Elisabeth Young-Bruehl's final work, Childism, was published soon after her untimely passing in December of 2011. In the book, Young-Bruehl, a long time psychoanalyst and child advocate, focuses on the pervasive prejudice she feels overshadows many children in our society. Be it abuse, or the modern day phenomenon of helicopter-parenting, she felt these injustices served to demarcate children, marking them as less worthy than adults. The resulting consequences result in unhealthy and damaging parent-children relationships.
Arendt Center intern, Anastasia Blank, is reading Childism and providing us with a chapter by chapter review, highlighting some of the most interesting and compelling insights and arguments. Her first post provided us with an overview of the book and its themes, and her second post last week, looked at the first chapter. Today, she shares her thoughts and impressions of Chapter 2. We hope you are inspired to read along. You can purchase the book here.
In the second chapter of Childism we are introduced to one of Young-Bruehl’s own patients, “Anna”, a victim of severe abuse throughout her childhood and adolescence. While at first this chapter appears as a gruesome telling of years of neglect and abuse—at points difficult to read—it raises two major questions.
First, how could this happen to a child?
Second, why did this happen to a child?
After reading this chapter I realized that I was not just reading Anna’s story, I was reading the reality that thousands of children are facing every day. So, I suggest, when you read this story, remember it is not just a retelling of one person’s life. It is a testimony for the developmental destruction that is taking place in the lives’ of too many children each day.
The haunting aspect of this chapter is not only the negativity and hurt that is inflicted upon Anna, but the normal appearance of the family that is presented. To any onlooker, Anna’s life would seem perfectly normal. She is a good student, her father is a doctor, and she is surrounded by siblings. What reason does one have to believe that Anna is not the child of a loving family? It appears that there was no such reason to believe anything to the contrary. If the image the family portrayed was so standard, then why was the reality so brutal?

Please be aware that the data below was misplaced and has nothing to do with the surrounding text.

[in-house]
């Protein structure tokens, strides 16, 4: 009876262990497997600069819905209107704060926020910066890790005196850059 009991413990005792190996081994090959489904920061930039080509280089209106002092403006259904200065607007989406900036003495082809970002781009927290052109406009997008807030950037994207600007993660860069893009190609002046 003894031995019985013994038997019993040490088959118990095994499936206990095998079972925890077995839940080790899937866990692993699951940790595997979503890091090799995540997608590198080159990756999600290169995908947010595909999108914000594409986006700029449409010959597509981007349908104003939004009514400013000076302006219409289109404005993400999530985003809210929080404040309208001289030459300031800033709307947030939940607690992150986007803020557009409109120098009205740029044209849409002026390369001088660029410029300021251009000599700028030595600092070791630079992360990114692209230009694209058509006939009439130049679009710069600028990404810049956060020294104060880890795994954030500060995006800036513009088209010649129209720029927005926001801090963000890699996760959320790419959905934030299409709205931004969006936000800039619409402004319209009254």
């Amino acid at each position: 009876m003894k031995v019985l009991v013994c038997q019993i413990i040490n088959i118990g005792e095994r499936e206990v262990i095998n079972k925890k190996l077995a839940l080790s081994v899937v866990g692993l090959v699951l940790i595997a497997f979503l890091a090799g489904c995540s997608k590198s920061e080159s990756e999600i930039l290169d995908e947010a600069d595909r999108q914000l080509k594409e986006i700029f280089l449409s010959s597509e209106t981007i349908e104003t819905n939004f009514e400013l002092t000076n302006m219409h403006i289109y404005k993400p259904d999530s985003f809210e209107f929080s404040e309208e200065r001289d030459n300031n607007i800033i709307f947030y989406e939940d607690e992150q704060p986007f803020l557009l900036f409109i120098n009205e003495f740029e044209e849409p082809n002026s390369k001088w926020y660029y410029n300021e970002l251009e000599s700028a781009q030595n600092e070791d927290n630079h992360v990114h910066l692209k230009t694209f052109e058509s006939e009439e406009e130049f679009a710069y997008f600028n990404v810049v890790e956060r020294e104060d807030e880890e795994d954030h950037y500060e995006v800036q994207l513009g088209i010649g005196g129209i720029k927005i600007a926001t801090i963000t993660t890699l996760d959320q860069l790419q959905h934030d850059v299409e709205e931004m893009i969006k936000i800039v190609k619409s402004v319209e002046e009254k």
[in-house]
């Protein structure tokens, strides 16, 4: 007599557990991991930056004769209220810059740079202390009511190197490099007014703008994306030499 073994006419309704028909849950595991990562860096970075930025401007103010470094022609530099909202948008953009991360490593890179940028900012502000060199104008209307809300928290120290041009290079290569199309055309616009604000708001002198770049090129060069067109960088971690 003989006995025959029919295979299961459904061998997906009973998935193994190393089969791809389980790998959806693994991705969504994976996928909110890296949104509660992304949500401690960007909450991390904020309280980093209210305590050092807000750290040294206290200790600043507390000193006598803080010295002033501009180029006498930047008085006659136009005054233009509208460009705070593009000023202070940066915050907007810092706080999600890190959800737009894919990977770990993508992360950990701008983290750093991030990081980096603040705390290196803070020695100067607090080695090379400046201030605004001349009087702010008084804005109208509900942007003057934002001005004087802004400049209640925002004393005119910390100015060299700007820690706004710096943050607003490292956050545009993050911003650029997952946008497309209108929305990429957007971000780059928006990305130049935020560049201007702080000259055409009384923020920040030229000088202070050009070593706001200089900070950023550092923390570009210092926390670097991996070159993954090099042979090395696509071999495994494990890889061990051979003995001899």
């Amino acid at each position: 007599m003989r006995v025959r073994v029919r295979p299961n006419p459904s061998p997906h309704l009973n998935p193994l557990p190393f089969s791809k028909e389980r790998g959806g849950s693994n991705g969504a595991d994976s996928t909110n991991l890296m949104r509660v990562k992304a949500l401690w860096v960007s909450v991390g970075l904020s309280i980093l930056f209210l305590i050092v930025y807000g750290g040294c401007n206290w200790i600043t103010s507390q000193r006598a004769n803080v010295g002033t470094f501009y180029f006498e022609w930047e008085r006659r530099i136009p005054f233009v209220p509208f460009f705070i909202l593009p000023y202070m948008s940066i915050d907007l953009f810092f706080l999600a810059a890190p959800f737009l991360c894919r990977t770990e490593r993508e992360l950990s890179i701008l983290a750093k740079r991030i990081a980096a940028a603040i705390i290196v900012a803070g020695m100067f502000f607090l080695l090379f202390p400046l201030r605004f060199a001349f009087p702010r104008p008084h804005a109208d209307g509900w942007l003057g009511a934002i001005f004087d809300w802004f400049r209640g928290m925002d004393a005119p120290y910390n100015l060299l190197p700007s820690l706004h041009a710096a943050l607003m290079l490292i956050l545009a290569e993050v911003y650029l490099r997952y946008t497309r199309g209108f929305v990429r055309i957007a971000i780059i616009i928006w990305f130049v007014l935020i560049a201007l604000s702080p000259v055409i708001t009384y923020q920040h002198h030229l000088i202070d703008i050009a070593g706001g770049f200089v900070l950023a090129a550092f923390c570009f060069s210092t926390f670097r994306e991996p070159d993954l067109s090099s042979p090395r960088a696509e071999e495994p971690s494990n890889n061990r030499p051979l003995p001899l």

Young-Bruehl argues that the perpetrators of childism in Anna's house are in a pursuit of lasting domination. One example is Anna’s father who refused to acknowledge the sexual abuse her stepbrother was inflicting on Anna. According to Young-Bruehl's account, this is because he wanted Anna to play the role of the “whore” he could control. "When he rescued Anna with support for her education, for example, his unconscious design was for her not to grow up, she would have to remain under his direction." Anna’s father was certainly privy to her being abused, but he would not interfere, because doing so could mean he would lose her as an exploitable object. In allowing the abuse to go on, Anna would always need to be rescued. While he provided her with a home and a stellar education, he never helped her in the way she needed most; he reaped the benefit of her abuse.
This chapter provides an inside view into a home of abuse, and also reveals the inner-workings of a therapy that aims to heal the effects of the harm Anna suffered during her development. It is harrowing and yet fascinating to read about Anna’s father, mother, stepbrother, and stepmother and the individual motivations of each character that contributed to their childist tendencies. It is also thrilling to follow Young-Bruehl's efforts to find answers to what underlies and perpetuates such abuse.
When Anna meets Young-Bruehl, she is an adult, however her persona is much like that of a child. Anna is insecure, anxious, resentful, and speculative of those who show her affection. By telling Anna’s story as an adolescent, it becomes clear that many of the destructive themes throughout her childhood have stunted her development into a happy and confident adult. I would like to return to a question asked at the beginning of this post, “Why did this happen to a child?” and now ask, “Why is this happening to an adult?” The lack of conscience in the grown-ups in Anna’s life resulted in a hideous upbringing that Anna has never been able to shed. Here we begin to see what consequences childism breeds.
I wonder what type of parent Anna will become, or would have become had she not sought treatment. Can Anna be expected to love her children when she does not know what this love looks like? It seems tricky to expect warmth and care from an adult who lacked such experiences during development and continues to struggle to manifest such relationships as an adult. Anna embodies both the victim and a perpetrator, for she endured abuse and is unable to move forward. Childism does not end when the child grows up, it persists.
What Young-Bruehl shows us is that children need love and support, but simply wanting to provide these things is not the same as actually demonstrating them. I do not doubt that most parents love their children, but many adults have disturbing matters in their life that need to be counterbalanced. A person needs to feel greater affection than abhorrence towards themselves and the world before they can take proper care of a child. Otherwise, the child’s life will be filled with more fear than love and that is not the proper balance.
Please feel free to respond to the questions asked in this post and join me for a reading of chapter three in the upcoming week.